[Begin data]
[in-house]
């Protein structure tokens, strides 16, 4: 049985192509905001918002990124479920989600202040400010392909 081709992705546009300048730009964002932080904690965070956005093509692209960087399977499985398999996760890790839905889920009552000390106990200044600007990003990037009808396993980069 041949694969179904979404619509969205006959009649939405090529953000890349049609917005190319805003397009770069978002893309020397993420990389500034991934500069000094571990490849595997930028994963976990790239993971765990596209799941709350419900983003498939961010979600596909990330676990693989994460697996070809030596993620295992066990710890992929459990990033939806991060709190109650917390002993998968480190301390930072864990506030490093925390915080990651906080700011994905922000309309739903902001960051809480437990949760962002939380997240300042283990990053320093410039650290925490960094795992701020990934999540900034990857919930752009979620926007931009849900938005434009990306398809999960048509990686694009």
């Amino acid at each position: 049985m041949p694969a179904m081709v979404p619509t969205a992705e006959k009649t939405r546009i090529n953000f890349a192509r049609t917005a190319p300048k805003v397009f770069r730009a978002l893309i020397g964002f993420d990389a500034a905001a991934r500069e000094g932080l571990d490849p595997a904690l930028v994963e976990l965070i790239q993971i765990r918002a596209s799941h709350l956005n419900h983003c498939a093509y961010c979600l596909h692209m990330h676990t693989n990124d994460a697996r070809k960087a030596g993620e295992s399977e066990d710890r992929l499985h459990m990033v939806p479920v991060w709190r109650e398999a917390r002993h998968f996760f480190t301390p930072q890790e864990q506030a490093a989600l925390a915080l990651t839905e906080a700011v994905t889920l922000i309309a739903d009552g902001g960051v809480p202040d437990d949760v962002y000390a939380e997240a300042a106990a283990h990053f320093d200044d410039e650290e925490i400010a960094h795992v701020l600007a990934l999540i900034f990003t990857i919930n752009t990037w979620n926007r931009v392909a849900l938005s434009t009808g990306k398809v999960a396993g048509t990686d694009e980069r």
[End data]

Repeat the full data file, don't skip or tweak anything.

[in-house]
């Protein structure tokens, strides 16, 4: 049985192509905001918002990124479920989600202040400010392909 081709992705546009300048730009964002932080904690965070956005093509692209960087399977499985398999996760890790839905889920009552000390106990200044600007990003990037009808396993980069 041949694969179904979404619509969205006959009649939405090529953000890349049609917005190319805003397009770069978002893309020397993420990389500034991934500069000094571990490849595997930028994963976990790239993971765990596209799941709350419900983003498939961010979600596909990330676990693989994460697996070809030596993620295992066990710890992929459990990033939806991060709190109650917390002993998968480190301390930072864990506030490093925390915080990651906080700011994905922000309309739903902001960051809480437990949760962002939380997240300042283990990053320093410039650290925490960094795992701020990934999540900034990857919930752009979620926007931009849900938005434009990306398809999960048509990686694009």
């Amino acid at each position: 049985m041949p694969a179904m081709v979404p619509t969205a992705e006959k009649t939405r546009i090529n953000f890349a192509r049609t917005a190319p300048k805003v397009f770069r730009a978002l893309i020397g964002f993420d990389a500034a905001a991934r500069e000094g932080l571990d490849p595997a904690l930028v994963e976990l965070i790239q993971i765990r918002a596209s799941h709350l956005n419900h983003c498939a093509y961010c979600l596909h692209m990330h676990t693989n990124d994460a697996r070809k960087a030596g993620e295992s399977e066990d710890r992929l499985h459990m990033v939806p479920v991060w709190r109650e398999a917390r002993h998968f996760f480190t301390p930072q890790e864990q506030a490093a989600l925390a915080l990651t839905e906080a700011v994905t889920l922000i309309a739903d009552g902001g960051v809480p202040d437990d949760v962002y000390a939380e997240a300042a106990a283990h990053f320093d200044d410039e650290e925490i400010a960094h795992v701020l600007a990934l999540i900034f990003t990857i919930n752009t990037w979620n926007r931009v392909a849900l938005s434009t009808g990306k398809v999960a396993g048509t990686d694009e980069r």